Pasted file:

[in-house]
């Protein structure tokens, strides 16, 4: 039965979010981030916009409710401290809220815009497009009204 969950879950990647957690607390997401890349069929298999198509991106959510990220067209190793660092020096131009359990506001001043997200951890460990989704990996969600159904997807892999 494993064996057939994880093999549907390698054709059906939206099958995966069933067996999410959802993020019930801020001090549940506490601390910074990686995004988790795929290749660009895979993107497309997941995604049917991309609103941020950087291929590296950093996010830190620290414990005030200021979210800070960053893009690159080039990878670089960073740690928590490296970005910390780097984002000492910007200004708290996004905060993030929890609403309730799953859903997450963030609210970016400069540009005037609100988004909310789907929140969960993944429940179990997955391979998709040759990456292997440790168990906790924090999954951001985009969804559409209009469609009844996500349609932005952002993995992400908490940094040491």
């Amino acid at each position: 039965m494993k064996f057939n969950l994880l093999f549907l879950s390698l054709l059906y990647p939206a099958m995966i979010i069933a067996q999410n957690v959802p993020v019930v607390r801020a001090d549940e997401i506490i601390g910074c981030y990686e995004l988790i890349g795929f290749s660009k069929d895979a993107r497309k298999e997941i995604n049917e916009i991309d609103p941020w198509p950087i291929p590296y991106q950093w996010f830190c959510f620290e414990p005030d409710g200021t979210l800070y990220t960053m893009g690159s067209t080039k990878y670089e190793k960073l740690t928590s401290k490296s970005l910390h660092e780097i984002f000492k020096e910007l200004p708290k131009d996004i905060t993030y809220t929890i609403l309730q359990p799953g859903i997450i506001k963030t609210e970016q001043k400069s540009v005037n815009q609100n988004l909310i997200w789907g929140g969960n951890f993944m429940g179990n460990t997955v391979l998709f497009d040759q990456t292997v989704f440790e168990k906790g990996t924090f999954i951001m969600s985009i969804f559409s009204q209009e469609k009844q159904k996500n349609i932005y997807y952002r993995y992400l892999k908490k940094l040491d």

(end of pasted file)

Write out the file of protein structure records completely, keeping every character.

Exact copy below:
[in-house]
């Protein structure tokens, strides 16, 4: 039965979010981030916009409710401290809220815009497009009204 969950879950990647957690607390997401890349069929298999198509991106959510990220067209190793660092020096131009359990506001001043997200951890460990989704990996969600159904997807892999 494993064996057939994880093999549907390698054709059906939206099958995966069933067996999410959802993020019930801020001090549940506490601390910074990686995004988790795929290749660009895979993107497309997941995604049917991309609103941020950087291929590296950093996010830190620290414990005030200021979210800070960053893009690159080039990878670089960073740690928590490296970005910390780097984002000492910007200004708290996004905060993030929890609403309730799953859903997450963030609210970016400069540009005037609100988004909310789907929140969960993944429940179990997955391979998709040759990456292997440790168990906790924090999954951001985009969804559409209009469609009844996500349609932005952002993995992400908490940094040491």
């Amino acid at each position: 039965m494993k064996f057939n969950l994880l093999f549907l879950s390698l054709l059906y990647p939206a099958m995966i979010i069933a067996q999410n957690v959802p993020v019930v607390r801020a001090d549940e997401i506490i601390g910074c981030y990686e995004l988790i890349g795929f290749s660009k069929d895979a993107r497309k298999e997941i995604n049917e916009i991309d609103p941020w198509p950087i291929p590296y991106q950093w996010f830190c959510f620290e414990p005030d409710g200021t979210l800070y990220t960053m893009g690159s067209t080039k990878y670089e190793k960073l740690t928590s401290k490296s970005l910390h660092e780097i984002f000492k020096e910007l200004p708290k131009d996004i905060t993030y809220t929890i609403l309730q359990p799953g859903i997450i506001k963030t609210e970016q001043k400069s540009v005037n815009q609100n988004l909310i997200w789907g929140g969960n951890f993944m429940g179990n460990t997955v391979l998709f497009d040759q990456t292997v989704f440790e168990k906790g990996t924090f999954i951001m969600s985009i969804f559409s009204q209009e469609k009844q159904k996500n349609i932005y997807y952002r993995y992400l892999k908490k940094l040491d």